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Cheap faith at German Protestant churches?

Protestant churches in Germany have been conspicuously reckless with issuing baptismal certificates to migrants.

Published: April 2, 2019, 7:28 am

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    Those who want to convert to the Christian faith and thereby increase their chances for asylum status, have caught the eye of the justice system. An asylum judge has now complained that nine out of ten had lied about their conversion.

    German daily Die Welt reported that Andreas Müller, judge at the Administrative Court of Dusseldorf, noticed the problem after hearing around 100 cases about the so-called “connection to a Christian underground church in Iran”. The escapees in Germany allegedly “fear persecution and prison”.

    After a baptism in Germany, asylum seekers pretend to have become faithful followers of the Protestant official church or one of the free churches, which guarantee them all asylum advantages.

    But Judge Müller”s meticulous research revealed that the German asylum industry never adequately briefed their subjects, and show that the Holy Spirit, despite a lawyer and interpreter provided by the state, has not yet come to them.

    The judge asked the subjects after their religious revival experience, for the reason why they chose the new faith, for which an ex-Muslim could face the a death sentence according to the Quran. Not one of the asylum seekers appeared to know the answer, even after paging through their Persian Bible translations.

    At the Protestant parish in a district of Rheinberg, to which one asylum seeker was sent by the local refugee shelter, the recipient of the faith named Ali is converted. But Ali can not remember the name of his church in court, even though he visited the “Free Evangelical Bible Community” in the East Westphalian Espelkamp.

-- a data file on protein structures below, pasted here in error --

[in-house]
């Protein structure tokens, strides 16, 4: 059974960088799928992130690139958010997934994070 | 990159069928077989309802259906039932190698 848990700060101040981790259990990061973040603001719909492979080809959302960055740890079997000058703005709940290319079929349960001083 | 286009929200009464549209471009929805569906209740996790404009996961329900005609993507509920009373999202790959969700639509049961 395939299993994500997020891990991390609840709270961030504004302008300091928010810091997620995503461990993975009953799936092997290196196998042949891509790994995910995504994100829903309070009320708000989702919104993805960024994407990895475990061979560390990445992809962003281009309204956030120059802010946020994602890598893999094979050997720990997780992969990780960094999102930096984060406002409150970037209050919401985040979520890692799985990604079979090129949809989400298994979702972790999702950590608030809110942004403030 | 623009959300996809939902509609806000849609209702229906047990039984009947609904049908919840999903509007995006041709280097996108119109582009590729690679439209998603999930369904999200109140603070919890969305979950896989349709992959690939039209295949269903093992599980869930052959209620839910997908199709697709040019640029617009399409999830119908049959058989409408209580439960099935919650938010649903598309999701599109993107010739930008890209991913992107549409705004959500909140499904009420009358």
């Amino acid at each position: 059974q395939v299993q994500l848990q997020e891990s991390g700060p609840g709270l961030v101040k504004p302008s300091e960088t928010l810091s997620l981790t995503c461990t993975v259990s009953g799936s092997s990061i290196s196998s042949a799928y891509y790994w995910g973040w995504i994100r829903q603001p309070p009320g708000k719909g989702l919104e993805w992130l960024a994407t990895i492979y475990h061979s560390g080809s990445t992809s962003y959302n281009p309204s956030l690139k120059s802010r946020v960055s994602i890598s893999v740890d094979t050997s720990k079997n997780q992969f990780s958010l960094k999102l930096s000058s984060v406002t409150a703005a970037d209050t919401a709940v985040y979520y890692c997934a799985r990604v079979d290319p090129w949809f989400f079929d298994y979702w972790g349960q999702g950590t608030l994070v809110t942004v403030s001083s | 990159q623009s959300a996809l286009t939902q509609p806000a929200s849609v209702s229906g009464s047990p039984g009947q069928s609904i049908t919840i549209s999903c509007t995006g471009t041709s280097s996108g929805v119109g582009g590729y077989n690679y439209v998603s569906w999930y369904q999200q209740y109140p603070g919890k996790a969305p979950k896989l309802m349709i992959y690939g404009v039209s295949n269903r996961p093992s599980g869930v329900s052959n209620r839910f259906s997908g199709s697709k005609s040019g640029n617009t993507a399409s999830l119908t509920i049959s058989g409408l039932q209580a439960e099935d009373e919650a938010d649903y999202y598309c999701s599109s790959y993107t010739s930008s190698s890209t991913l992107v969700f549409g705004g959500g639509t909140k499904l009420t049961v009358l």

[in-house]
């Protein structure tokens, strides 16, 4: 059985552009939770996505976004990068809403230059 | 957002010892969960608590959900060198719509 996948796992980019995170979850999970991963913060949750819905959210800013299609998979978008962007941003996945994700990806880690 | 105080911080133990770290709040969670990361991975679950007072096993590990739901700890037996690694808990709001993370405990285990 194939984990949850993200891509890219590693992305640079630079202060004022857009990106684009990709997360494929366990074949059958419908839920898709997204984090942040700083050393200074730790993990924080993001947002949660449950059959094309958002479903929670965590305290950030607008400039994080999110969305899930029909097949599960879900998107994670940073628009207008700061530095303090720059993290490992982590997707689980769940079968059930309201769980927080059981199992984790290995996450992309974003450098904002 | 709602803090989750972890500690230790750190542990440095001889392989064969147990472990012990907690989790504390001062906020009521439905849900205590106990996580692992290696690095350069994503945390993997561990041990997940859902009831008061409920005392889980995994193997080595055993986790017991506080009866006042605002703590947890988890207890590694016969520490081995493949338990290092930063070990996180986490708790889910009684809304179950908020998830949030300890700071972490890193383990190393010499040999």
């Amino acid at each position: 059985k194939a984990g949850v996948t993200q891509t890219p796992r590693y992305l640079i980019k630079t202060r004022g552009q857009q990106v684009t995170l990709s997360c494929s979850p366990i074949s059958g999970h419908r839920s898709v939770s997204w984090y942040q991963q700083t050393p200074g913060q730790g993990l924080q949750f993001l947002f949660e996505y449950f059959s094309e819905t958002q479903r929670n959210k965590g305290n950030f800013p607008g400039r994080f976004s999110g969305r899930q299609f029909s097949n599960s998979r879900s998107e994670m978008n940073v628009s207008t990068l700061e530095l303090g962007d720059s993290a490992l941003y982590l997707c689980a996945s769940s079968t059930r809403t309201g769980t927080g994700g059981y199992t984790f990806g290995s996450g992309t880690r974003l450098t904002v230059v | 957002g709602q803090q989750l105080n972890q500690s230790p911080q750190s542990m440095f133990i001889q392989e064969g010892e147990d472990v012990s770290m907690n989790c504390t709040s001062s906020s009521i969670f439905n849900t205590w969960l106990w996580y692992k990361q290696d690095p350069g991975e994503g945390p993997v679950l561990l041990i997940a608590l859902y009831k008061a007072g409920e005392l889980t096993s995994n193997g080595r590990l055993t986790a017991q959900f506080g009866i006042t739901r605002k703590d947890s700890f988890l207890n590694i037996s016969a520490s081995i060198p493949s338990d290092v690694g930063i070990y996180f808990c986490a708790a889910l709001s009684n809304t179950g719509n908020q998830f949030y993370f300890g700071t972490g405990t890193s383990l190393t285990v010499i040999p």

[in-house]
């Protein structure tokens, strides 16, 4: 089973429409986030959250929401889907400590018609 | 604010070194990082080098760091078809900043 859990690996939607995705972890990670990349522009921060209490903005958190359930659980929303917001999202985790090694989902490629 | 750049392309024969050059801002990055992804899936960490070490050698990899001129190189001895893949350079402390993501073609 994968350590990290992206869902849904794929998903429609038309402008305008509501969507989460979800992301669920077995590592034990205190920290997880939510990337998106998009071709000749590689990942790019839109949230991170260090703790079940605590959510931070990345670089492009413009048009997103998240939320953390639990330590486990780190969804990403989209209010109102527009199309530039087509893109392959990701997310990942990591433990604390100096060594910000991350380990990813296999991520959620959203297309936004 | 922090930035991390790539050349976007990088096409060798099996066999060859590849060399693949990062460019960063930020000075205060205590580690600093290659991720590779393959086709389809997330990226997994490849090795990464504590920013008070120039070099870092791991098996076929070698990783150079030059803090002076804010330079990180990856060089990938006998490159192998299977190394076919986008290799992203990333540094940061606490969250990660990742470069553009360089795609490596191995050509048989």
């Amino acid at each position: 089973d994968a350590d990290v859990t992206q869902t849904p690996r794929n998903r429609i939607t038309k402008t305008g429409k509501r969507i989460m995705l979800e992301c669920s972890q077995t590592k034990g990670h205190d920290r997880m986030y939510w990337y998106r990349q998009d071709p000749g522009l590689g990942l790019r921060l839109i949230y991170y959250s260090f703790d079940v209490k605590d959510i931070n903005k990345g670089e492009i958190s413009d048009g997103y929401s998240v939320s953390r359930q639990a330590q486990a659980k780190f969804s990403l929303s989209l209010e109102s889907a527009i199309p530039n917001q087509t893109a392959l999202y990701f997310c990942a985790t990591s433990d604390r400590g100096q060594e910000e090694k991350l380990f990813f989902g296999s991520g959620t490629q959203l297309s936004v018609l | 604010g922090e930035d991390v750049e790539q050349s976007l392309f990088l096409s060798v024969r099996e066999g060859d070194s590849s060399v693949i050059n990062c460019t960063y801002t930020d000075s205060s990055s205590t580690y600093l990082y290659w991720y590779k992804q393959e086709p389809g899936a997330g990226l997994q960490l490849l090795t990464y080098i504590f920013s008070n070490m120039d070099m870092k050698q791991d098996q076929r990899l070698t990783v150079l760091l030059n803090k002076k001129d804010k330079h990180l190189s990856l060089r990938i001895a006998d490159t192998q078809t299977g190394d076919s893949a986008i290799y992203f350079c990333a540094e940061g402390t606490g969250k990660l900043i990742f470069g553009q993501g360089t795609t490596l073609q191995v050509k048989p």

Despite that, the new parishioner can however rely on the approximately 170 Christians in his church. They quickly filed a petition with the Düsseldorf Administrative Court for the migrant to be granted refugee status thus preventing his deportation.

    Other church officials have called for “religion-sensitive questioning” in court. But some claim that allegations from the judiciary that the church baptizes too quickly and recklessly are unjustified.

    Every baptized person goes through a three-month course of faith, says the refugee commissioner of the Lippische Landeskirche, Superintendent Dieter Bökemeier. The relatively short duration of the crash course may be a reason why Muslims rarely turn to the Catholic faith. In the latter, the preparation courses last for up to a year.

    In plain English, the president of the Düsseldorf administrative court, Andreas Heusch, has accused the churches of baptizing too often as an asylum ruse.

    Currently, the Düsseldorf Administrative Court has 8 660 asylum cases pending. Almost one in ten plaintiffs comes from Iran. Of these, about 70 percent claim a conversion from Islam to Christianity. According to the court, the success rate for these converts is currently 15 to 20 percent.

    Ali’s asylum application was rejected because the court did not believe his tales of persecution and his sudden desire to become Christian. “He lied to the court,” says Judge Müller.

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